Safe Streets Require Greater Access

In the transportation profession, mobility typically means the movement of people or goods. Accessibility refers to the ease of reaching goods, services, jobs, activities, and destinations. While these both seem like worthy goals, the challenge for planners and engineers is deciding which is the more appropriate design prescription for any given context, and that can make all the difference in how safe a road is. FHI is currently undertaking a corridor safety study in Hudson County New Jersey, where the inherent conflict between high mobility and high accessibility has contributed to over 4,000 crashes over a three-year period…many involving pedestrians.

John F. Kennedy (JFK) Boulevard is a highly-traveled arterial road that provides interurban connections between the six municipalities of Bayonne, Jersey City, Union City, West New York, Guttenberg, and North Bergen. JFK Boulevard stretches 13.5 miles and has a posted speed limit of 25 miles per hour, yet vehicular traffic routinely exceeds that. JFK Boulevard generally consists of two northbound travel lanes and two southbound travel lanes, with additional travel lanes and turning bays where right-of-way width allows. On-street parking is available over much of the corridor. In other words, this road is designed to serve mobility needs…and mainly vehicular mobility needs.

The urban context of the corridor suggests that many trips can be easily made on foot, by bicycle, or with transit. Ultimately, every transit rider is a pedestrian, and the same challenges that exist relating to crosswalks, sidewalks, and other infrastructure affect access to transit and the ease of trips in and around the corridor. With such a high density of services, employment, housing, retail, and restaurants, transportation design should be oriented towards serving access first, while providing mobility in a safe and low speed environment. As vehicular mobility continued to be prioritized over the decades by adding more capacity and on-street parking, the critical access function of the boulevard has been marginalized and the result is a road that poses dangers to all who use it.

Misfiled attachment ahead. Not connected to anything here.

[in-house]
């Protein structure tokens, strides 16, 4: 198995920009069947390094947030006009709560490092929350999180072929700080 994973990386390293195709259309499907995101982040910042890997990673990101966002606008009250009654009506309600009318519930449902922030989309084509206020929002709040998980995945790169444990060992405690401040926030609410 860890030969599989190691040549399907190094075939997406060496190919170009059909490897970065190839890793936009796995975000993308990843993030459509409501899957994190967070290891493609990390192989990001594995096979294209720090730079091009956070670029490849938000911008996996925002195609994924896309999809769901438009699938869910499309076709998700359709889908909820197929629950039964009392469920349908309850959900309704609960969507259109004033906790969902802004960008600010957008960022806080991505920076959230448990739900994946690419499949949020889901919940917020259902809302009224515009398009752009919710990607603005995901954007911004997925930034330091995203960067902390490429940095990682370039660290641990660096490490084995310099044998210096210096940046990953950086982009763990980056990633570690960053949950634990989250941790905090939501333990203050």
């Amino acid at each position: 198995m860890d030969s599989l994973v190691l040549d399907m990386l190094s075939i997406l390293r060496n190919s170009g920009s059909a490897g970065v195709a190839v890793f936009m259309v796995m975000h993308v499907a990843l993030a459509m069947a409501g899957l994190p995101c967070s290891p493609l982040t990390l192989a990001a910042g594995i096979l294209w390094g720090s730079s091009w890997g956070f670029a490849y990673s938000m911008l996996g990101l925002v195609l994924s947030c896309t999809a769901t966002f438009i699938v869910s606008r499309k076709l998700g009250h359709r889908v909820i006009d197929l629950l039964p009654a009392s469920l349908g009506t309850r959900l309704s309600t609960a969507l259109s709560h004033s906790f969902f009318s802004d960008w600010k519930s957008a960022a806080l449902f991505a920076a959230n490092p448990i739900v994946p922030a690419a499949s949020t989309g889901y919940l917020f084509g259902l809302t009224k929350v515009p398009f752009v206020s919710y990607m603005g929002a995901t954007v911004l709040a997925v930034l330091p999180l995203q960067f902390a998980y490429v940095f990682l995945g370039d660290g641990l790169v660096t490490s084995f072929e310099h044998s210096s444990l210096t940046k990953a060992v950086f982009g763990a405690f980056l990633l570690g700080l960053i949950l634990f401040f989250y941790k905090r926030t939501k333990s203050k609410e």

To address some of the most safety-challenged locations along JFK Boulevard, FHI is conducting four walkability workshops this October. These workshops are an opportunity to bring a diverse cross section of experts together to conduct an in-field review of the issues and needs of the top four crash locations, as selected by the study’s Technical Advisory Committee. Following these workshops, the study team will prepare conceptual recommendation to improve safety and enhance pedestrian accessibility in each focus area. Potential recommendations may include (but are not limited to) the following:

  • Sidewalk network, connectivity, and filling gaps
  • Sidewalk condition, including width, material, and maintenance
  • ADA-accessibility, including curb ramps
  • Pedestrian signalization, including timing and type, including walk/don’t walk, countdown signals, overhead signals, HAWK Beacon signals, RRFB (Rectangular Rapid Flash Beacons)
  • Crosswalk locations, painting, signing, and effectiveness
  • Reductions in crosswalk lengths with painted or constructed sidewalk bump outs, neckdowns, raised medians, etc.
  • Other traffic calming improvements, such as speed humps, chicanes, and roundabouts
  • Streetscape enhancements, including landscaping, wayfinding, furniture (benches, trash receptacles, etc.), lighting, public art installations
Crash heat map of JFK Boulevard – showing the distribution of crash frequency along the corridor.
Ryan Walsh and Michael Ahillen lead a Walkability Workshop along JFK Boulevard.
Ryan Walsh and Michael Ahillen lead a Walkability Workshop along JFK Boulevard.

For more information contact Michael Morehouse,